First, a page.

Wherever the Kingdom is found, its language and currency are the same. The currency of the Kingdom is love, and the language of the Kingdom speaks words of compassion and care. All of the stories I heard began in the same way, it seemed to me: with people who were feeling the pain of their sisters and brothers, and wanted to respond. Jesus on the cross shared our human pain, and in that pain he reached out in compassion to the robber crucified next to him, and prayed forgiveness for those who had nailed him there.

That love, offered for us, requires something of us. But what can we do, you and I, here and now, to serve our King and proclaim his Kingdom? I know that from this church you give generous support to the mission and aid work of Christians around the world. And in every act of worship we pledge our allegiance to Christ our King, the source for us of leadership and authority, and the fount of justice. And our world cries out for justice, the Gospel justice, the justice of the prophets: justice with a bias to the poor, justice that springs from righteousness and compassion, and that seeks to heal and to restore.

The thrones and palaces of this world convey the message ‘All this belongs to me.’ But in the end all that stuff is dust and ashes. The throne of Jesus, which is the cross of Calvary, has a very different message. It says, ‘All this I have given for you.’ We have been given so much by our king, so how can we hold back from giving in his name and in his service? Giving so that our sister and our brother may truly know the good news of God’s love, the healing touch of God’s hand, and the transforming power of God’s justice?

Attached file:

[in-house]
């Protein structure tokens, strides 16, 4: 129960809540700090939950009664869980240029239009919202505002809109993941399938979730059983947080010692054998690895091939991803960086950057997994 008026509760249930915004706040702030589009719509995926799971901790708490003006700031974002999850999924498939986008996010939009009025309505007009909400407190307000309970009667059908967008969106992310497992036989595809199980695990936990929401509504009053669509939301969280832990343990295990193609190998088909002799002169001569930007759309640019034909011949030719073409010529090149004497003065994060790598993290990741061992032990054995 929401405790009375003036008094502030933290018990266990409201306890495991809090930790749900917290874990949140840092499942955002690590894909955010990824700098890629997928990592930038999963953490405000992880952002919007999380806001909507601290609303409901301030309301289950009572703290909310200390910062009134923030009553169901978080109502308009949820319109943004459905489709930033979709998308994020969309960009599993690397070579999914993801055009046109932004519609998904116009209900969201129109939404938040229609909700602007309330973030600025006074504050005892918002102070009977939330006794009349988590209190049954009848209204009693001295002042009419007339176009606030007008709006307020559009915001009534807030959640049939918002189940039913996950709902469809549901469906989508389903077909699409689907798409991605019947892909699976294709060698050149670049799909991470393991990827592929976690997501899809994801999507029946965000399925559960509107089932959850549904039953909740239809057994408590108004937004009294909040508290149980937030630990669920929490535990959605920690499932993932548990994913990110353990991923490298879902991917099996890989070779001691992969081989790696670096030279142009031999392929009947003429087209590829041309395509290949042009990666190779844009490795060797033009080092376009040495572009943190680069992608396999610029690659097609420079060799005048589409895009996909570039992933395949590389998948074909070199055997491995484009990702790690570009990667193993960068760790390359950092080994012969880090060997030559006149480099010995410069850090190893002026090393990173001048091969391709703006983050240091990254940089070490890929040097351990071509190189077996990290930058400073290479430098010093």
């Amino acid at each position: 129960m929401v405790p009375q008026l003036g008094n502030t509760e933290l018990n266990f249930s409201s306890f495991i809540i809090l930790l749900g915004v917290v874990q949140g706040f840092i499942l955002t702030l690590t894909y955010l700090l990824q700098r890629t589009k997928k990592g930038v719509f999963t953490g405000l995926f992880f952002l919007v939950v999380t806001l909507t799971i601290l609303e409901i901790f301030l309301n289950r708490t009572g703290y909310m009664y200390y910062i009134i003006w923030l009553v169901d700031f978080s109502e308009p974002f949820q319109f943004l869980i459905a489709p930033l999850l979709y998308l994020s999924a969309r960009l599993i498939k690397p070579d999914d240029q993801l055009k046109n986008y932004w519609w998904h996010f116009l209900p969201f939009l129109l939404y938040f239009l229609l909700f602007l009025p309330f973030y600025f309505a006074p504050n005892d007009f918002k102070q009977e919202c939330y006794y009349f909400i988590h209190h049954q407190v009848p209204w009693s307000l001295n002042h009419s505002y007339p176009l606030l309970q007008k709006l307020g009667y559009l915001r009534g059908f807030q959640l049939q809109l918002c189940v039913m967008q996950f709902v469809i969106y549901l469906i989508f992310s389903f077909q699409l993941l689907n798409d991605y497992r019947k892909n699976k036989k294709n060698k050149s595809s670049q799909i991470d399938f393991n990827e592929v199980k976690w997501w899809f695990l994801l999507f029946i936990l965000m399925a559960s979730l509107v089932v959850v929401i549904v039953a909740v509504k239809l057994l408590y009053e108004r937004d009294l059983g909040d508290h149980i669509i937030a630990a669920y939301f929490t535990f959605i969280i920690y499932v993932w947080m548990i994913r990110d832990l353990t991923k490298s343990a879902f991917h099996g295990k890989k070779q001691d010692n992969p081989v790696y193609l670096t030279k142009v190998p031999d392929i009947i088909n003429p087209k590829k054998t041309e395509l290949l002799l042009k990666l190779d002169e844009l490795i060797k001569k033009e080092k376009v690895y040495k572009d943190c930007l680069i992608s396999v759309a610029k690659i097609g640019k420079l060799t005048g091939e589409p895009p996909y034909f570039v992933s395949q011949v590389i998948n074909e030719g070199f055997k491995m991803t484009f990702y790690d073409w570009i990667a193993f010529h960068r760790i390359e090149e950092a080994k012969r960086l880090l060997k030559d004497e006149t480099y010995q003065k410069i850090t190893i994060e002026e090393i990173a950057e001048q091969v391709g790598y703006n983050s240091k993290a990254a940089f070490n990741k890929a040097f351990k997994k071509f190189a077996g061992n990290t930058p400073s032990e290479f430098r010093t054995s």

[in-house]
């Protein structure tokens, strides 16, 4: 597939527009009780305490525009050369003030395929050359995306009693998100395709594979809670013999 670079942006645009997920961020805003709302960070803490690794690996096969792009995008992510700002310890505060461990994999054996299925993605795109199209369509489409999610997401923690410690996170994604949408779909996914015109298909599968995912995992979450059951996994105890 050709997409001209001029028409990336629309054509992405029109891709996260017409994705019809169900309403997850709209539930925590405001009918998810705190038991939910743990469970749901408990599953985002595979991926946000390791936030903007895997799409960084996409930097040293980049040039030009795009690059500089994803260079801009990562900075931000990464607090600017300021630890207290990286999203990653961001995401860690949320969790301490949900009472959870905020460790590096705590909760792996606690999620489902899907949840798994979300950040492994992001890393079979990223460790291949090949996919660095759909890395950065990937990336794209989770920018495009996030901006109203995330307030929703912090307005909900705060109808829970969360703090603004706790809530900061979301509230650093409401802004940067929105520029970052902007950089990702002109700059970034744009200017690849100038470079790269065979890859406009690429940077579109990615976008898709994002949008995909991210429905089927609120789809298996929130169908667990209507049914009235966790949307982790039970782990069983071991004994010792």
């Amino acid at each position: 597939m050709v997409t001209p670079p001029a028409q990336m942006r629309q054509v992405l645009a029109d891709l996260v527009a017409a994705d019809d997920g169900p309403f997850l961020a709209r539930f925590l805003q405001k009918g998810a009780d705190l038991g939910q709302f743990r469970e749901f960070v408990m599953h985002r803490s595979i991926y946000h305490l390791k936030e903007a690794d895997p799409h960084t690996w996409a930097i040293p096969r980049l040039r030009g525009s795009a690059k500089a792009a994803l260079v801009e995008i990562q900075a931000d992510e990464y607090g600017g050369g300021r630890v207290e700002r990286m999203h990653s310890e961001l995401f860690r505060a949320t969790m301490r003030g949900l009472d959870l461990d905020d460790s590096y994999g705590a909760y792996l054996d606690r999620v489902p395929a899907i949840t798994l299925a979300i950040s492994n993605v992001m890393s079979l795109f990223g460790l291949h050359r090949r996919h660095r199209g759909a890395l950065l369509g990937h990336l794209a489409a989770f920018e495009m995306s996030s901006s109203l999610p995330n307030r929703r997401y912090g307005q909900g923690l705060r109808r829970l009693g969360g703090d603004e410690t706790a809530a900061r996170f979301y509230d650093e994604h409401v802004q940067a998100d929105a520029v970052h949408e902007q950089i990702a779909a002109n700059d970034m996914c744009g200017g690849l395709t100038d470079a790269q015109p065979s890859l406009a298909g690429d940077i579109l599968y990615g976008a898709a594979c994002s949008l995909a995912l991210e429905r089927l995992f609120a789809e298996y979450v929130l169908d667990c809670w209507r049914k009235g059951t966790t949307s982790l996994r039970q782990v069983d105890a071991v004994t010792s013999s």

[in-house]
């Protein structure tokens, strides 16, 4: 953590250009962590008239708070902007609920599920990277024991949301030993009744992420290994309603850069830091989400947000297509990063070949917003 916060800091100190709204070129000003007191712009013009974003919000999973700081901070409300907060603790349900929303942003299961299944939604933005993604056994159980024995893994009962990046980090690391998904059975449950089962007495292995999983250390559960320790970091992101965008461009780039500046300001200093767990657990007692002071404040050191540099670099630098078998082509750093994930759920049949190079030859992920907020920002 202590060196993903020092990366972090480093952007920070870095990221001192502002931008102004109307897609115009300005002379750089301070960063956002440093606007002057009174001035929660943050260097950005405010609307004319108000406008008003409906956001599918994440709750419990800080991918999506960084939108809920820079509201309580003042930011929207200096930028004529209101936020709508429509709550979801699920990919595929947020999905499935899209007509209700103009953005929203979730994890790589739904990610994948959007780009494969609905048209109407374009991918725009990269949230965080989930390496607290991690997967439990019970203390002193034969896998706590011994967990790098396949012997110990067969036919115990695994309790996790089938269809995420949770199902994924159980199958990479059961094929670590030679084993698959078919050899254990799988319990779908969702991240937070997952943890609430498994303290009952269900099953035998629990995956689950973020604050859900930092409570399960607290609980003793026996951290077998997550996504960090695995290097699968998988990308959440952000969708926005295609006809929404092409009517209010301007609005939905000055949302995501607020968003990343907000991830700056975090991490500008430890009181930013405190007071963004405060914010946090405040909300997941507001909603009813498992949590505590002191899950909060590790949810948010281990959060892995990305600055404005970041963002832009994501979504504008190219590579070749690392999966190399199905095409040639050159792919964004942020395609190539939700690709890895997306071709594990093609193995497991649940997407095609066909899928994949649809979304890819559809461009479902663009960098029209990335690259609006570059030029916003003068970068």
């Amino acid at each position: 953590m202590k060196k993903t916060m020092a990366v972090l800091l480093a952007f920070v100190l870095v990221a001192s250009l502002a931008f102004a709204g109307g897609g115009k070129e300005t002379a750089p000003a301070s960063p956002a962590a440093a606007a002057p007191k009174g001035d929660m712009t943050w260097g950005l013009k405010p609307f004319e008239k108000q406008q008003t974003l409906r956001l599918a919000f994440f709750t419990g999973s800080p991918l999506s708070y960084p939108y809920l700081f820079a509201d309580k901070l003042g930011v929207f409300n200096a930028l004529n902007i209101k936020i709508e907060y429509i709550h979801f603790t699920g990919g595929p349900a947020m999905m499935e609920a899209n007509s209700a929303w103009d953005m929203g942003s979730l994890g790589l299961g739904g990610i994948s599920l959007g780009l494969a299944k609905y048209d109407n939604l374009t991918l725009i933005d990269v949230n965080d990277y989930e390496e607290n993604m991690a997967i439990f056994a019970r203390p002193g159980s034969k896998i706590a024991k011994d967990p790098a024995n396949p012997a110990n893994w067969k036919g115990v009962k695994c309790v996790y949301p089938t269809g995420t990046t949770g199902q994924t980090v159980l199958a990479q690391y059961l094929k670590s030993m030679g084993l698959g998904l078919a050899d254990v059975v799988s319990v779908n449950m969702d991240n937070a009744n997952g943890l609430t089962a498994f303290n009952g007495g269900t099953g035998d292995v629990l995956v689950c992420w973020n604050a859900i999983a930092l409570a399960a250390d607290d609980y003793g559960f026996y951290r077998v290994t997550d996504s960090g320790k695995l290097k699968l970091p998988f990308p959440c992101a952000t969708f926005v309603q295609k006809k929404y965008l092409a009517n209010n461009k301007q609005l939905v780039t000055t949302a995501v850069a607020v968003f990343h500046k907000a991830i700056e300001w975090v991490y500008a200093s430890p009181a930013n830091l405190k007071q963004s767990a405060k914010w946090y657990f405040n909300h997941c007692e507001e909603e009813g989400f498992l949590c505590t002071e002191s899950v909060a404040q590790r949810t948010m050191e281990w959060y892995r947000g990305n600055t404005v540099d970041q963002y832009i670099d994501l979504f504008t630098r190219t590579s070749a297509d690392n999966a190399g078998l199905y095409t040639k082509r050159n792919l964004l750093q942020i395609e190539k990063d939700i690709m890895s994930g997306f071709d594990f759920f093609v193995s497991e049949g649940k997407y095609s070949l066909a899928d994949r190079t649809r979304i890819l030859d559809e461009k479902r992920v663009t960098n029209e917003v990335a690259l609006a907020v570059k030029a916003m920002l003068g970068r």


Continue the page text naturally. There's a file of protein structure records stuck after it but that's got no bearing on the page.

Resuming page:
May I close with a short prayer: Lord Jesus, thank you that you lift me up and call me forward, and for the many blessings with which you enrich my life. Help me to see in every human being my sister and my brother, for all are made in God’s image and by his love. Grant me strength and vision to live in and by the light of that love; and help me, Lord, never to forget that each person I meet is, like me, the child of a king. Amen.